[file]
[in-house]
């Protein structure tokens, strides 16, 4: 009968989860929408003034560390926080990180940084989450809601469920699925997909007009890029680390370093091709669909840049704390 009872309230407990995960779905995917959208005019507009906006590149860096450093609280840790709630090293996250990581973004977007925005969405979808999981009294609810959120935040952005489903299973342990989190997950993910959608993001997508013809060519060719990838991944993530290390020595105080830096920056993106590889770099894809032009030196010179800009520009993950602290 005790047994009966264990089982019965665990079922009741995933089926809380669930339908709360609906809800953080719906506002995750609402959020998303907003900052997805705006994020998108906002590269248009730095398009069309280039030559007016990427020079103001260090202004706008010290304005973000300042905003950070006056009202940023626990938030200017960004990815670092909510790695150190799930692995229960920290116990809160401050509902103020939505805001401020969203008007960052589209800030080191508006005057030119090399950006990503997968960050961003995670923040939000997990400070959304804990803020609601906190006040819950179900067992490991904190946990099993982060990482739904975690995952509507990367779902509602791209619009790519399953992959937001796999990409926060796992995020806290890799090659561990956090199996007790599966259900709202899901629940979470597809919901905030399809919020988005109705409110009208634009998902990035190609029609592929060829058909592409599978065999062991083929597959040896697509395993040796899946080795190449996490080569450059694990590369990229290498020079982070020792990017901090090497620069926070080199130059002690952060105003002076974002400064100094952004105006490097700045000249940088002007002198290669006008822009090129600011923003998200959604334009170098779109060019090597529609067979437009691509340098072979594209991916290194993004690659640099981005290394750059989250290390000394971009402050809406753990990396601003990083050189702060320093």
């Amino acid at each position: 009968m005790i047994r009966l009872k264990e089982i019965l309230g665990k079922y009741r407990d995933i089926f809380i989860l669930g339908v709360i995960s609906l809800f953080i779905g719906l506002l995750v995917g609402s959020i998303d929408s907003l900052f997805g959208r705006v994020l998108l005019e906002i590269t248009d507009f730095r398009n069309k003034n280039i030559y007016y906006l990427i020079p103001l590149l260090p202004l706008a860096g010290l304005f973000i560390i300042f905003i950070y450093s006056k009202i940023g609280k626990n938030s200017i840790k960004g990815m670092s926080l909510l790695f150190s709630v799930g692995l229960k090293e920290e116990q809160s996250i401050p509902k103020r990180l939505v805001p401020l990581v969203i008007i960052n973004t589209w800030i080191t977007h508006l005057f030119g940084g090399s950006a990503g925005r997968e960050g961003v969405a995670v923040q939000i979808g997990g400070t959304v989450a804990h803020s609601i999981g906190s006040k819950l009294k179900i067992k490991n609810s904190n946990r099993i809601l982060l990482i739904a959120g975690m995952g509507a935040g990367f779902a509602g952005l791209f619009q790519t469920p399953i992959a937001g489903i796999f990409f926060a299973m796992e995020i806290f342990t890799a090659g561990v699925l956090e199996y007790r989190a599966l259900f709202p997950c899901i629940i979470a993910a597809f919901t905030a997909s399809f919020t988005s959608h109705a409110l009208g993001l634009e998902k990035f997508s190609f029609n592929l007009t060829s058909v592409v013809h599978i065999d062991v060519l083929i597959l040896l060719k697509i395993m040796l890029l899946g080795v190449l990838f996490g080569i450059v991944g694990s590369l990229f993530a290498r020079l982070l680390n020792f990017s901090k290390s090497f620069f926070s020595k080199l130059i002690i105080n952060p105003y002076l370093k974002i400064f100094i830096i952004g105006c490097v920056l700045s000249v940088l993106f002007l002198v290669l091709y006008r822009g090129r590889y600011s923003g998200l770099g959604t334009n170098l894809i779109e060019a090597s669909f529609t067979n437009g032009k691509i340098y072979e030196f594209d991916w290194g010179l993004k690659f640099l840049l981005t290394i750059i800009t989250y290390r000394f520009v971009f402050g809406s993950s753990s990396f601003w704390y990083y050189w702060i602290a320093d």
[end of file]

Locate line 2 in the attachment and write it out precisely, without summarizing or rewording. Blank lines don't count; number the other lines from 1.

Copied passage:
């Protein structure tokens, strides 16, 4: 009968989860929408003034560390926080990180940084989450809601469920699925997909007009890029680390370093091709669909840049704390 009872309230407990995960779905995917959208005019507009906006590149860096450093609280840790709630090293996250990581973004977007925005969405979808999981009294609810959120935040952005489903299973342990989190997950993910959608993001997508013809060519060719990838991944993530290390020595105080830096920056993106590889770099894809032009030196010179800009520009993950602290 005790047994009966264990089982019965665990079922009741995933089926809380669930339908709360609906809800953080719906506002995750609402959020998303907003900052997805705006994020998108906002590269248009730095398009069309280039030559007016990427020079103001260090202004706008010290304005973000300042905003950070006056009202940023626990938030200017960004990815670092909510790695150190799930692995229960920290116990809160401050509902103020939505805001401020969203008007960052589209800030080191508006005057030119090399950006990503997968960050961003995670923040939000997990400070959304804990803020609601906190006040819950179900067992490991904190946990099993982060990482739904975690995952509507990367779902509602791209619009790519399953992959937001796999990409926060796992995020806290890799090659561990956090199996007790599966259900709202899901629940979470597809919901905030399809919020988005109705409110009208634009998902990035190609029609592929060829058909592409599978065999062991083929597959040896697509395993040796899946080795190449996490080569450059694990590369990229290498020079982070020792990017901090090497620069926070080199130059002690952060105003002076974002400064100094952004105006490097700045000249940088002007002198290669006008822009090129600011923003998200959604334009170098779109060019090597529609067979437009691509340098072979594209991916290194993004690659640099981005290394750059989250290390000394971009402050809406753990990396601003990083050189702060320093």